Your Teen Landed Their First Part-Time Job, Welcome Them to the World of Tax

Author: H & S Accounting | | Categories: Accounting , Financial Statements , Payroll Processing Services , Tax Return , Tax Saving Ideas

Once your teen has started their part time job, there are always questions such as

  • How much can they earn without having to file a tax return?
  • Can a parent still take their teen as an exemption on their own tax return?

A person under age 19 or under 24 and a full time student can earn as much as the current standard deduction without filing a tax return as long as the parent provides over half of the teen’s support and the teen lives in the parents’ home over 6 months in that year. Being away at college qualifies as being at home. The standard deduction for a single person in 2017 is $6,350. So in the case of the teen earning $6,350 or less, the teen files no return and the teen is listed as an exemption on the parents return.

If your teen is hard working enough to earn over the standard deduction, they will have to file a tax return. Parents and teens need to decide the most beneficial way to apply the exemption. Since the parents will probably be in a higher tax bracket than the teen, it is probably better for the parents to take the exemption on their own return. A quick calculation can determine the tax savings. Start by applying the exemption to both returns noting the tax due. Then compare to returns prepared without the exemption. You will see the tax savings produced by the exemption on both returns. File the return with the exemption resulting in highest tax savings. Let’s say the parents saved $2,000 taking the exemption and their teen saved $250 taking the exemption. The parents would take the exemption on their return saving $2,000 and would be free to write the teen a check for $250 if they choose. This way the parents would still save $1,750 ($2,000 - $250) in tax and the teen loses nothing.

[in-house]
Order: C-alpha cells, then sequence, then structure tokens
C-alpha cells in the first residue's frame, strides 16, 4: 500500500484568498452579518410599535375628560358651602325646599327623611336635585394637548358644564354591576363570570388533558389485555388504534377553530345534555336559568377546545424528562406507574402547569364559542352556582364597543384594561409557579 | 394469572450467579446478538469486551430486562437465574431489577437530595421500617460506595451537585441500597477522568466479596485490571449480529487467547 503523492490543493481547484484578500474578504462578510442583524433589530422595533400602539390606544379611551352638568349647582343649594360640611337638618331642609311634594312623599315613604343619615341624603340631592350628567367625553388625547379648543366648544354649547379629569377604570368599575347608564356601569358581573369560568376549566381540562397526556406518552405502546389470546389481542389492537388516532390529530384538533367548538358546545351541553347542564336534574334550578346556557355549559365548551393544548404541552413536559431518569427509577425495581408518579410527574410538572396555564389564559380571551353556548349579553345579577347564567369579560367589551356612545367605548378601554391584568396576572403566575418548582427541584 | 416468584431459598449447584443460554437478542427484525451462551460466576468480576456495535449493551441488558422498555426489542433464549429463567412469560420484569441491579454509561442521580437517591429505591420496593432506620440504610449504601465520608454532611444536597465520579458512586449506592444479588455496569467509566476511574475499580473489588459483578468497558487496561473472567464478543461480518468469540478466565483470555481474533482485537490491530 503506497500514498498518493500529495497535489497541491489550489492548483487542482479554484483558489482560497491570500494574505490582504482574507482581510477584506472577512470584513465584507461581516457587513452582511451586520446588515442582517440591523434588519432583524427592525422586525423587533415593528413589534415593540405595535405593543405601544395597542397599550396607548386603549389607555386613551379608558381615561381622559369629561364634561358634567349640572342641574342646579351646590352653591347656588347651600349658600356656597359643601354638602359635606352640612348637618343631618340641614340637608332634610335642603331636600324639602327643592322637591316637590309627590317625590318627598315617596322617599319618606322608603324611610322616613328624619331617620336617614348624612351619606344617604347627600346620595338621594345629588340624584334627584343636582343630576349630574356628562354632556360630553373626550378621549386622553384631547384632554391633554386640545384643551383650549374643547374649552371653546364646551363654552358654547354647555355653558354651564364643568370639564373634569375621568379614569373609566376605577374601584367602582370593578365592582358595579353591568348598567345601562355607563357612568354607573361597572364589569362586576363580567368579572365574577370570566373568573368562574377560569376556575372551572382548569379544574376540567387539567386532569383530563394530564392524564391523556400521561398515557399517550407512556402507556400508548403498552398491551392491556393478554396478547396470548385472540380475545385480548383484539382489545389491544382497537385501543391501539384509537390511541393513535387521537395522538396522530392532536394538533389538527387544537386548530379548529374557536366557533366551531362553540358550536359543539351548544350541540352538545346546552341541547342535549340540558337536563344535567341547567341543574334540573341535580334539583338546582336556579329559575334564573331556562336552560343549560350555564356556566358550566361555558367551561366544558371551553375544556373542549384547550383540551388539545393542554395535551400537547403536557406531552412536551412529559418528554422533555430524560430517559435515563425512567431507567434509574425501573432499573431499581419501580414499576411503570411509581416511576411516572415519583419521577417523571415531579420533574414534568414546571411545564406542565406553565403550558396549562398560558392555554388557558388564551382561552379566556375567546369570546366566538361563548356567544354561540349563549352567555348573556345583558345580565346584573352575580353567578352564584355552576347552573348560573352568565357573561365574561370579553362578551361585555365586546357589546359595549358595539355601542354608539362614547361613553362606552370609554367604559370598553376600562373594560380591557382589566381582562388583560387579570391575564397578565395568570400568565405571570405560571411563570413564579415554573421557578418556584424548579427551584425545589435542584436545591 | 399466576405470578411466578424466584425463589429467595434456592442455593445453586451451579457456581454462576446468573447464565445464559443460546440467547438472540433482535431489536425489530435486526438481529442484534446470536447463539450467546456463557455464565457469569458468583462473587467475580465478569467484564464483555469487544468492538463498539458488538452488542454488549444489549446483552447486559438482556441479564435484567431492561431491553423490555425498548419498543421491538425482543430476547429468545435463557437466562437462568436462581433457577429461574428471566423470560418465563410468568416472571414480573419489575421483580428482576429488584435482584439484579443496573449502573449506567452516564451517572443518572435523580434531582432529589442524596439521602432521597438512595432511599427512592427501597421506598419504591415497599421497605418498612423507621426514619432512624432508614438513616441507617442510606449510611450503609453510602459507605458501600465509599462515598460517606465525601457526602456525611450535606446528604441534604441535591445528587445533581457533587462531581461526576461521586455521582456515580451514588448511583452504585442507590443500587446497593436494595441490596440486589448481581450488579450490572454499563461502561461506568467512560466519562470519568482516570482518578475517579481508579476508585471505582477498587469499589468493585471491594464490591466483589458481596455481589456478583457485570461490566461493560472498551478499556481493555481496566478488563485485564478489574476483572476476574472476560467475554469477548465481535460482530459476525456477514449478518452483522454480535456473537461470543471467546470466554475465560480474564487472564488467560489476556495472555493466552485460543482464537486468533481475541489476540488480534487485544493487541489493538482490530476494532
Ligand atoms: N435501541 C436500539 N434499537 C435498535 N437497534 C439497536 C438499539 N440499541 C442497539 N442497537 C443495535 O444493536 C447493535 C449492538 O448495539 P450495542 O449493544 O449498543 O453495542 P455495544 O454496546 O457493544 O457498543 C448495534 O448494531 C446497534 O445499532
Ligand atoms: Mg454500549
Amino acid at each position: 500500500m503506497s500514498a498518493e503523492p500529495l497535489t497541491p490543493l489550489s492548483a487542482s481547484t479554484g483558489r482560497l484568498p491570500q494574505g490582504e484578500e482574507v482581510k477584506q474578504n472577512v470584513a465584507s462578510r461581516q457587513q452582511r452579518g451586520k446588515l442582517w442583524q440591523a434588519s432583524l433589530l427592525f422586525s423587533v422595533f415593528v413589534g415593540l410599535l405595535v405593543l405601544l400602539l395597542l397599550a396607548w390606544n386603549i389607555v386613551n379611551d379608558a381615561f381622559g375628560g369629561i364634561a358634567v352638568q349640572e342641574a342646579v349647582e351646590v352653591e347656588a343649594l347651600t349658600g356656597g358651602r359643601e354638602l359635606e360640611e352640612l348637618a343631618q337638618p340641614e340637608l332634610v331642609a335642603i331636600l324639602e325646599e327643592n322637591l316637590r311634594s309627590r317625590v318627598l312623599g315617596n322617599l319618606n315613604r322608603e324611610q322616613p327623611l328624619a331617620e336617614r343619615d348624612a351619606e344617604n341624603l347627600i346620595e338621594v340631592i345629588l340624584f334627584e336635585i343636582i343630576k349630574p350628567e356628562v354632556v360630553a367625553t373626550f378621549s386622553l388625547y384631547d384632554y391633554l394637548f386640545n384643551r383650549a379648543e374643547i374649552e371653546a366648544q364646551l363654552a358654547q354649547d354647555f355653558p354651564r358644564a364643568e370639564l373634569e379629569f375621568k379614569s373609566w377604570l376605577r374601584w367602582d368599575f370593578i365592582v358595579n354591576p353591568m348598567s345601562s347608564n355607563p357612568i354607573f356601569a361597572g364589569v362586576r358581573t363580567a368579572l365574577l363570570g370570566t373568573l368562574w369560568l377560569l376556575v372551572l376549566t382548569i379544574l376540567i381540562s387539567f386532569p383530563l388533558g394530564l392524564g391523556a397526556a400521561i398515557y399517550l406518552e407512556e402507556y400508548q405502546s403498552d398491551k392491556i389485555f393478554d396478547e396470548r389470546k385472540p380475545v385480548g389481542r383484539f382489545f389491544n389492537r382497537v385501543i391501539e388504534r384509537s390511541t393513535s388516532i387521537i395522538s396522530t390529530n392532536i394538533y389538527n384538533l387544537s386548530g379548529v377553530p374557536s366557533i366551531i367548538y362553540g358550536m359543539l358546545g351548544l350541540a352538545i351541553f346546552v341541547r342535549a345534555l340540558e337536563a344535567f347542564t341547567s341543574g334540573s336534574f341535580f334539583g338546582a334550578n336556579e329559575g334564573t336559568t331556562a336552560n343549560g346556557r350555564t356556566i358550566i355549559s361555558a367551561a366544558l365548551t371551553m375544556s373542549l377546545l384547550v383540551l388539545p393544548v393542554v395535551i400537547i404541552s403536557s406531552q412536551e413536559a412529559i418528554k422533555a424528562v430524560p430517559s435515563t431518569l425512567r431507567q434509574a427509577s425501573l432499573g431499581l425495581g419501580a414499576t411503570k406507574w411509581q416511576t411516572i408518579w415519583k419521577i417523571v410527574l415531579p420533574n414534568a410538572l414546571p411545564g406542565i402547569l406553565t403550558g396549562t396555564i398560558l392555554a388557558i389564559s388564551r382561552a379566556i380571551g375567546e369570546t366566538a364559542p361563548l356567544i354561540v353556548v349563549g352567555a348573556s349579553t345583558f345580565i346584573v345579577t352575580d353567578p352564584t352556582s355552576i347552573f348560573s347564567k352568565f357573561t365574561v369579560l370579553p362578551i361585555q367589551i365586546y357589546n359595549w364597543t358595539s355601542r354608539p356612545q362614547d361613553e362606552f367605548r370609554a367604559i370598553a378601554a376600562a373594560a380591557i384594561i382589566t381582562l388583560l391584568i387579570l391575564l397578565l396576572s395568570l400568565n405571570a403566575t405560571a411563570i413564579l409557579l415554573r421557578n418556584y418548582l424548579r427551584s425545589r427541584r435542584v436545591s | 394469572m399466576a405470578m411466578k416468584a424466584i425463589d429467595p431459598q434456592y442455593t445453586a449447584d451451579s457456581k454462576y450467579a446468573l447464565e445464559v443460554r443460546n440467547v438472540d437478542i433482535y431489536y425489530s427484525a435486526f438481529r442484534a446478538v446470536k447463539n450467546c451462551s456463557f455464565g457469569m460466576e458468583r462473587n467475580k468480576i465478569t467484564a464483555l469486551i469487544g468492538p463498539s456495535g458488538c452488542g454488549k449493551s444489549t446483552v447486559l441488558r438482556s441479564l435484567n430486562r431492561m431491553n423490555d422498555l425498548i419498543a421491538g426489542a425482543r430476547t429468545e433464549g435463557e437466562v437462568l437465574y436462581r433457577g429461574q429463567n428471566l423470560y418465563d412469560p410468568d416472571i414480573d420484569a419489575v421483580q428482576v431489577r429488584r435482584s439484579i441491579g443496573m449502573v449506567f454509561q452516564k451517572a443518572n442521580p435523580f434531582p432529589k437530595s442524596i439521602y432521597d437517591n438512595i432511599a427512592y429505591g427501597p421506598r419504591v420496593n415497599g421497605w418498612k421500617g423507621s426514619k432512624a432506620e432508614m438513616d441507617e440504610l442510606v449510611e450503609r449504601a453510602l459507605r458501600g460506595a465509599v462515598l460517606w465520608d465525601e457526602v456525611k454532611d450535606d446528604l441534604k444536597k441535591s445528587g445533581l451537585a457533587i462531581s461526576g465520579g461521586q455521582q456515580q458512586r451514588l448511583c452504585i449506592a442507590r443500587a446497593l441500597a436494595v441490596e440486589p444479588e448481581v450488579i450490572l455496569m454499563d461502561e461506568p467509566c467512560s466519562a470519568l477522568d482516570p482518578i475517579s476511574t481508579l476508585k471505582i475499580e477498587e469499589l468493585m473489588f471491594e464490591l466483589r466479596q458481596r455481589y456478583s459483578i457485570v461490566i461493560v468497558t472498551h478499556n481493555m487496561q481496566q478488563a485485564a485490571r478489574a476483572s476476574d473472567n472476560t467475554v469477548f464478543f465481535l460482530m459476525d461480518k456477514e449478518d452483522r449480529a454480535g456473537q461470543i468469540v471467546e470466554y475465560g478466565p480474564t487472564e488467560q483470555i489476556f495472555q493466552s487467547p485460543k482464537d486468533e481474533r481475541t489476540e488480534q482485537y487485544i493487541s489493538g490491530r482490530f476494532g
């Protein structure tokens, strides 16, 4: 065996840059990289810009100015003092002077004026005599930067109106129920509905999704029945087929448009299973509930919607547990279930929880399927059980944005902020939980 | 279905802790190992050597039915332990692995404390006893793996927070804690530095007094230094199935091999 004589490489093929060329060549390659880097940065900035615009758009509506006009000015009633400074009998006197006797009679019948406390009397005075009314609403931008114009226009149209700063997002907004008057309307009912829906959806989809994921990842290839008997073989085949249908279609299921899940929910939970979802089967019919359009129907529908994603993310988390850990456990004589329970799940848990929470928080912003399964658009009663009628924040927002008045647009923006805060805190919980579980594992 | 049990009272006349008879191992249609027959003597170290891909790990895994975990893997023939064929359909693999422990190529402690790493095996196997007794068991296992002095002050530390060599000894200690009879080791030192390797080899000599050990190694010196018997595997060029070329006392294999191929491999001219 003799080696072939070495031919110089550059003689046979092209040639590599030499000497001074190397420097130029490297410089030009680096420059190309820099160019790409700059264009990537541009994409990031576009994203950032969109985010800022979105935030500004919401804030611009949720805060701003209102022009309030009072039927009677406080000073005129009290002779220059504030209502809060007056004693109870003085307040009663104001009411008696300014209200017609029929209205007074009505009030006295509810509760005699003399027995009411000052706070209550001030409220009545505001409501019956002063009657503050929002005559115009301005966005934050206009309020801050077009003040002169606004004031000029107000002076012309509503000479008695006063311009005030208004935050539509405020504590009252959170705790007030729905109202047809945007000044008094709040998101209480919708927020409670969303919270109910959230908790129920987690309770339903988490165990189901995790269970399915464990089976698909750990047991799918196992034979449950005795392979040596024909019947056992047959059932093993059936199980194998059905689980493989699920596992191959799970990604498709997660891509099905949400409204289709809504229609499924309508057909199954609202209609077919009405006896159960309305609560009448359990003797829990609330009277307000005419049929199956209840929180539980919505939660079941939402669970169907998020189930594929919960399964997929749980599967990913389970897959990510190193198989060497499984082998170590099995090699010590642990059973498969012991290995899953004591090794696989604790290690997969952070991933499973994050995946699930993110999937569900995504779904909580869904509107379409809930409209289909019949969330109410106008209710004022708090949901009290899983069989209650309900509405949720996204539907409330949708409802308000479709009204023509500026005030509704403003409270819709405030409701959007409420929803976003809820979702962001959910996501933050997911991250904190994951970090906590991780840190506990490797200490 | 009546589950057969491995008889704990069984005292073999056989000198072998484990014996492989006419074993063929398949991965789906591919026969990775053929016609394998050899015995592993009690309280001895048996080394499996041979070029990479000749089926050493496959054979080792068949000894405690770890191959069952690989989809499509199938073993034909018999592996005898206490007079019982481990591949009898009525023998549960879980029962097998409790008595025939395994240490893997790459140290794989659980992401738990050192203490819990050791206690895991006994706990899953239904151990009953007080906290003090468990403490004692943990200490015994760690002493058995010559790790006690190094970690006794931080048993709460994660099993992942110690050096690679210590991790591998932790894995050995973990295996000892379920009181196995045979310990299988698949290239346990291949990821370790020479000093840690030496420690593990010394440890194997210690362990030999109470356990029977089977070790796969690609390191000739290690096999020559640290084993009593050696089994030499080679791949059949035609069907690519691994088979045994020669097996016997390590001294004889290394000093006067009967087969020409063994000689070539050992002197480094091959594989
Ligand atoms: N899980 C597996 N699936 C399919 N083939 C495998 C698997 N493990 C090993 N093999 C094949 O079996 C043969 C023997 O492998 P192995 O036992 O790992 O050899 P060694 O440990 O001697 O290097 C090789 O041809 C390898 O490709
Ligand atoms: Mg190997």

If there is withholding on the teen’s W-2, then a return must be filed to obtain the withholding. If under the standard deduction, you have the choice of not filing a return and walking away from the withholding. Therefore your teen should file “exempt” on the employers Form W-4 when they start as a new employee. Filing exempt is allowable as long as your teen has a reasonable belief that no income tax will be due in that year. This way there will be no tax withheld and no individual tax return will have to be filed to obtain the withholding.

Be aware there are two other reasons a teen would have to file a tax return. The first reason is they are self-employed and earn over $400 in net income (gross income minus expenses necessary to earn the gross income). The second reason is receiving over $1,050 in unearned income such as interest and dividends.  

Call H&S Accounting LLC to have your tax returns prepared. We are CPAs and tax professionals specializing in tax saving ideas that save you money and give you peace of mind.

                                                                                                                                Tim Walch CPA

                                                                                                                                H&S Accounting LLC